Analysis: Hamilton's statement means it's each man for himself
By Alan Baldwin
LONDON (Reuters) - Lewis Hamilton made a mistake in Sunday's Hungarian Grand Prix and it almost cost him dear.
His biggest error, however, was not in disobeying controversial team orders but pushing too hard on the very first lap with cold brakes after starting from the pitlane.
The Briton was lucky his Mercedes only brushed the barriers in the resulting spin, causing no damage to the car, rather than ending his race there and then.
It would also have been costly had he carried out instructions over the radio two thirds of the way through the race not to hold up German team mate and championship leader Nico Rosberg. But he did not do that.
To do otherwise would have been unfair in the circumstances and damaging to his own title hopes, even if Mercedes might have gone on to win. Hamilton knew it and, ultimately, the team recognized it too.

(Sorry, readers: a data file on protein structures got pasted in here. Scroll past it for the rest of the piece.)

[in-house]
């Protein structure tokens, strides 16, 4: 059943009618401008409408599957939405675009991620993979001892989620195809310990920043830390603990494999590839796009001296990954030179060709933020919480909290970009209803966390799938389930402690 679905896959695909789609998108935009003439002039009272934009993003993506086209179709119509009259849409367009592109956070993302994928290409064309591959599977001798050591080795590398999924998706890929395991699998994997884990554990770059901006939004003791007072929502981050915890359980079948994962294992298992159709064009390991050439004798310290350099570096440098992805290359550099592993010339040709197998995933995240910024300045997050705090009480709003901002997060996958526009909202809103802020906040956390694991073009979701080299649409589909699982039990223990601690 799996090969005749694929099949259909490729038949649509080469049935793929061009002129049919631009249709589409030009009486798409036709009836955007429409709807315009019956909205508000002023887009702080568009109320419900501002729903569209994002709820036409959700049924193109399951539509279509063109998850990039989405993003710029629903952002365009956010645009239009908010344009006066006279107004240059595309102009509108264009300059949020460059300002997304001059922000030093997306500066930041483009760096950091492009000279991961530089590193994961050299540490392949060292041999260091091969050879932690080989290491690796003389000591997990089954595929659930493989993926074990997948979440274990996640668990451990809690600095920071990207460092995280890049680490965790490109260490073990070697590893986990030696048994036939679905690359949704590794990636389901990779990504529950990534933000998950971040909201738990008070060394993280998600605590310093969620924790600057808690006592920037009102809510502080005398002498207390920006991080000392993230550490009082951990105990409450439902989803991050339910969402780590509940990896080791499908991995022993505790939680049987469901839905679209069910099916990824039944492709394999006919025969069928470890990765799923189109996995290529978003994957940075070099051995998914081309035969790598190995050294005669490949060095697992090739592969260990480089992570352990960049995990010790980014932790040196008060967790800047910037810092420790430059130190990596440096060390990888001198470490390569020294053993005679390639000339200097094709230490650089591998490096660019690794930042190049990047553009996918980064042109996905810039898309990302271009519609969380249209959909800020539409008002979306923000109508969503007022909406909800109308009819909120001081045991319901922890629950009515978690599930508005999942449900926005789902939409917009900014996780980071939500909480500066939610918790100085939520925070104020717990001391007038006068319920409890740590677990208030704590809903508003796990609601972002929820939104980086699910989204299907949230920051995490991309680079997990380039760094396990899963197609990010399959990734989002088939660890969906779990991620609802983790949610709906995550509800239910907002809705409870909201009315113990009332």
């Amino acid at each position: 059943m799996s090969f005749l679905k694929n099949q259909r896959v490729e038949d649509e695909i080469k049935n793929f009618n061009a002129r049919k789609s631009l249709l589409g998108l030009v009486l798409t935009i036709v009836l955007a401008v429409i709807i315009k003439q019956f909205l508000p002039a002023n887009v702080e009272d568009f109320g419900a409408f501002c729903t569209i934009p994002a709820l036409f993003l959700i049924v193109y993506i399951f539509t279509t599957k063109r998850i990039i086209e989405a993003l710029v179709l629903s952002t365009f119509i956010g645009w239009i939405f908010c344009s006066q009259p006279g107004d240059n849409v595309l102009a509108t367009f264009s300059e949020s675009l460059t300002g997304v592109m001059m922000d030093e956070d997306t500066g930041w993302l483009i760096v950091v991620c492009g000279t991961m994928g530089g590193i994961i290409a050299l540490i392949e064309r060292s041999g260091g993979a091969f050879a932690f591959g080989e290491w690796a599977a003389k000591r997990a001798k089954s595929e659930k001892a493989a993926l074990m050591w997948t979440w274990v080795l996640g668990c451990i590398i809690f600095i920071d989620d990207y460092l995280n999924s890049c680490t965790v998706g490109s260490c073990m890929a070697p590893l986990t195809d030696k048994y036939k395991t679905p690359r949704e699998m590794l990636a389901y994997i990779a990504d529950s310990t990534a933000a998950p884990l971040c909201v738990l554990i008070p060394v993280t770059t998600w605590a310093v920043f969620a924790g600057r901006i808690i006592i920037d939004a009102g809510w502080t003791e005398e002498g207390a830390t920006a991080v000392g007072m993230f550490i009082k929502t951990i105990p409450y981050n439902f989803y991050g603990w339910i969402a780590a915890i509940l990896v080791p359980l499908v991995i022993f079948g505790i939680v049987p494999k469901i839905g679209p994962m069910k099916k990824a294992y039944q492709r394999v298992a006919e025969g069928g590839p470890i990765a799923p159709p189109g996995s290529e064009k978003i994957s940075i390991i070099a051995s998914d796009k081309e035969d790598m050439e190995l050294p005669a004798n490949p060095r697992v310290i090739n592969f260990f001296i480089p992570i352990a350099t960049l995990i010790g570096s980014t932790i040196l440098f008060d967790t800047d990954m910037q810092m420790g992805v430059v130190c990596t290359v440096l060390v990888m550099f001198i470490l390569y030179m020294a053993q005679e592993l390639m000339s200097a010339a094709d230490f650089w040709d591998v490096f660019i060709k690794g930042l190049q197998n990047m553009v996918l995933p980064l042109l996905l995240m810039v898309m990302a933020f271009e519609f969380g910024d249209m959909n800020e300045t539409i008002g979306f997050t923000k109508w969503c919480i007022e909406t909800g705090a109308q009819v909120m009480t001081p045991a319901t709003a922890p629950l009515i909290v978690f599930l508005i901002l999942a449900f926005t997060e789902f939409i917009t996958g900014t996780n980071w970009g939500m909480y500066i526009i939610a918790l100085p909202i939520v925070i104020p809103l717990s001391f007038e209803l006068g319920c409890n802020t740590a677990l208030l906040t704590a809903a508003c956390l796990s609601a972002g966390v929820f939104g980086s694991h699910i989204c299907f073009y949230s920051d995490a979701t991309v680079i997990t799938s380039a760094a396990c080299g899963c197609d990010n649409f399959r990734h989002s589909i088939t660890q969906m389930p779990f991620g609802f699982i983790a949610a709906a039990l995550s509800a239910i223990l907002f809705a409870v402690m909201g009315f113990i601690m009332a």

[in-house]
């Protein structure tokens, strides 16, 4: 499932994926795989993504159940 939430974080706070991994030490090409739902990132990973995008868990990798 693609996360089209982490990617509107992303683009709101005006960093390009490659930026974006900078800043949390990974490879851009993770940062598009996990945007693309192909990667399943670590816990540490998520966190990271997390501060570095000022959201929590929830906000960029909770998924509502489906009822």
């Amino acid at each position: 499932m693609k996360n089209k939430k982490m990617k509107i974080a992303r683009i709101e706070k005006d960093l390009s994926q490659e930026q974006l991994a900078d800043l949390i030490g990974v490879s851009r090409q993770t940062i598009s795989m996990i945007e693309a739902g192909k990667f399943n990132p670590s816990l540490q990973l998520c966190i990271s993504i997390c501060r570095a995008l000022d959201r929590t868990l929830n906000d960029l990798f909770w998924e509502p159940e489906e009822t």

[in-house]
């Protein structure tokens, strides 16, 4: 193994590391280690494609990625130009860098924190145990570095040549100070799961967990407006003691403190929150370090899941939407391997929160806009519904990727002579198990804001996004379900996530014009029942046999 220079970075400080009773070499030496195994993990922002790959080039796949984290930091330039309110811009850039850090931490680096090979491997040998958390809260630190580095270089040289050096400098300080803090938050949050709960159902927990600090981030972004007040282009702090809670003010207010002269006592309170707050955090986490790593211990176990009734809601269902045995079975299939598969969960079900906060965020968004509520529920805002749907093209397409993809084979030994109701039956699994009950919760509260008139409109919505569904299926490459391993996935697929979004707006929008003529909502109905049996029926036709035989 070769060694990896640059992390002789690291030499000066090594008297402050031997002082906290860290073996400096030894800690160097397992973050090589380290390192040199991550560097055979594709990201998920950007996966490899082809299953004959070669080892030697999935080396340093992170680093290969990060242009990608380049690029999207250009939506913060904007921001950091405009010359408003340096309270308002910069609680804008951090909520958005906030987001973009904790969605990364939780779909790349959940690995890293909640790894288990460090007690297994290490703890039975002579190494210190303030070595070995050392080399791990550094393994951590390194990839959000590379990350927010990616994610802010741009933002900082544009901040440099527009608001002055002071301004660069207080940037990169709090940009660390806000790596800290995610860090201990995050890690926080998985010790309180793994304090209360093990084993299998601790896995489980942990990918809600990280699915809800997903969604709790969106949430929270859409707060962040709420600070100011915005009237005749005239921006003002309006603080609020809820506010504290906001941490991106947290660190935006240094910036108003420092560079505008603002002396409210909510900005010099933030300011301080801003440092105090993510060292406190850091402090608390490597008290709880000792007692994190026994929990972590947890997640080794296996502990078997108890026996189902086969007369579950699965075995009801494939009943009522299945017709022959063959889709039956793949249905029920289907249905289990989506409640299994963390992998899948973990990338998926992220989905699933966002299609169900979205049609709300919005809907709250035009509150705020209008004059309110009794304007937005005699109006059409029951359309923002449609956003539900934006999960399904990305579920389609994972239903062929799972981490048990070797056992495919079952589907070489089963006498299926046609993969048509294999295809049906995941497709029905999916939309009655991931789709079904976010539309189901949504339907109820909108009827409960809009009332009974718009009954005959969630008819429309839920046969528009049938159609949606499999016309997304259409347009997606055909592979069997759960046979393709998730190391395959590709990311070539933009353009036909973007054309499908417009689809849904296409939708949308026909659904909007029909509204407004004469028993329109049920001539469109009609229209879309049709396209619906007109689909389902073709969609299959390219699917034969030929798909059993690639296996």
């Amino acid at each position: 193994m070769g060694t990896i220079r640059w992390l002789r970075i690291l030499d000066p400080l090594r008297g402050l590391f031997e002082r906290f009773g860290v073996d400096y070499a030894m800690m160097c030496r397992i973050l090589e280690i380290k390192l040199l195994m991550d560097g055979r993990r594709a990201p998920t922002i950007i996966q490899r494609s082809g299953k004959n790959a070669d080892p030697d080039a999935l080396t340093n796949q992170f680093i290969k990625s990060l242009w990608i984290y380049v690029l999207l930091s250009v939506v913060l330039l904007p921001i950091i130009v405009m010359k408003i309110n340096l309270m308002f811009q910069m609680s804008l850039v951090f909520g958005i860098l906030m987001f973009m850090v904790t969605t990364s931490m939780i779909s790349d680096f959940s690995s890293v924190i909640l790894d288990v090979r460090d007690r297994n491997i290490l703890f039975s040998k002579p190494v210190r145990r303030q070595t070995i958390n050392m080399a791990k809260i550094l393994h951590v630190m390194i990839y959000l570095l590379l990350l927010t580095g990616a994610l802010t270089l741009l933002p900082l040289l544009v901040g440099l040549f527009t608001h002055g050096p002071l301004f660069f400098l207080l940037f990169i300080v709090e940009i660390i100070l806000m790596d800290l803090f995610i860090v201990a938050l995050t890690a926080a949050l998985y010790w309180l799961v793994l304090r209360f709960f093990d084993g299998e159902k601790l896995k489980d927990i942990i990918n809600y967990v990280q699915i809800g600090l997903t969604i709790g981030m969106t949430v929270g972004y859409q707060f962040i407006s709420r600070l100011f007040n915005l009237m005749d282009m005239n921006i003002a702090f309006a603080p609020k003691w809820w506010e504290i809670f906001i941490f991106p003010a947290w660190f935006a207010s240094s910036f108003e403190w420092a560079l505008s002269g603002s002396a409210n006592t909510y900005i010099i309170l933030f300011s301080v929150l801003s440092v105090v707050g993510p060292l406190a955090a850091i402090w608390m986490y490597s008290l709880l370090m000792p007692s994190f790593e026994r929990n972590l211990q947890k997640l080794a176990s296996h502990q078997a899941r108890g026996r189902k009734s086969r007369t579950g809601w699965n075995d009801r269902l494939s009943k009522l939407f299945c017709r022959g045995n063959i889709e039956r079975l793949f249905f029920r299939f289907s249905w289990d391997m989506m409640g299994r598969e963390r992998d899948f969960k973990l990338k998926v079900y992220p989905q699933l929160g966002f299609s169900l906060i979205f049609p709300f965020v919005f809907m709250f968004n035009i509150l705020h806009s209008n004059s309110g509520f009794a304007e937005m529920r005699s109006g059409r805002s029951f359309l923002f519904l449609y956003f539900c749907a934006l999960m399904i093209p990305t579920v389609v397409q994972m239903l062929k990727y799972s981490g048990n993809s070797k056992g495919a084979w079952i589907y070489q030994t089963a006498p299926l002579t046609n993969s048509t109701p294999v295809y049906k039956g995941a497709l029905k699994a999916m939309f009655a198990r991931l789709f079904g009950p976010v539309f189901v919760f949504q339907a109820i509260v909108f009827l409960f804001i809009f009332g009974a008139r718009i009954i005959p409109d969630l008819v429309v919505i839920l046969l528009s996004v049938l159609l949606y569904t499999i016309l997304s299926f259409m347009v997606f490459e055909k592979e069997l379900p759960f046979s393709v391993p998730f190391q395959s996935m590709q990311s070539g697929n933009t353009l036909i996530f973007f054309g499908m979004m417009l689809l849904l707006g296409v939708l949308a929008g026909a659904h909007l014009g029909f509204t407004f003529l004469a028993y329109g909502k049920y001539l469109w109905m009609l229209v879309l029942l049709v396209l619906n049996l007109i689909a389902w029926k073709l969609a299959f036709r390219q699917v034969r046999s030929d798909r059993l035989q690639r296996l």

"From my point of view, Lewis was right," said retired triple champion Niki Lauda, now the team's non-executive chairman.
Some will argue that since Formula One is a team sport, the team comes first and orders must be obeyed. The simple answer to that is yes, but not always.
As an extreme case, think back to the 2008 Singapore Grand Prix when Brazilian Nelson Piquet junior was ordered by his Renault team to crash deliberately into a wall to bring out the safety car and help Fernando Alonso win. Continued...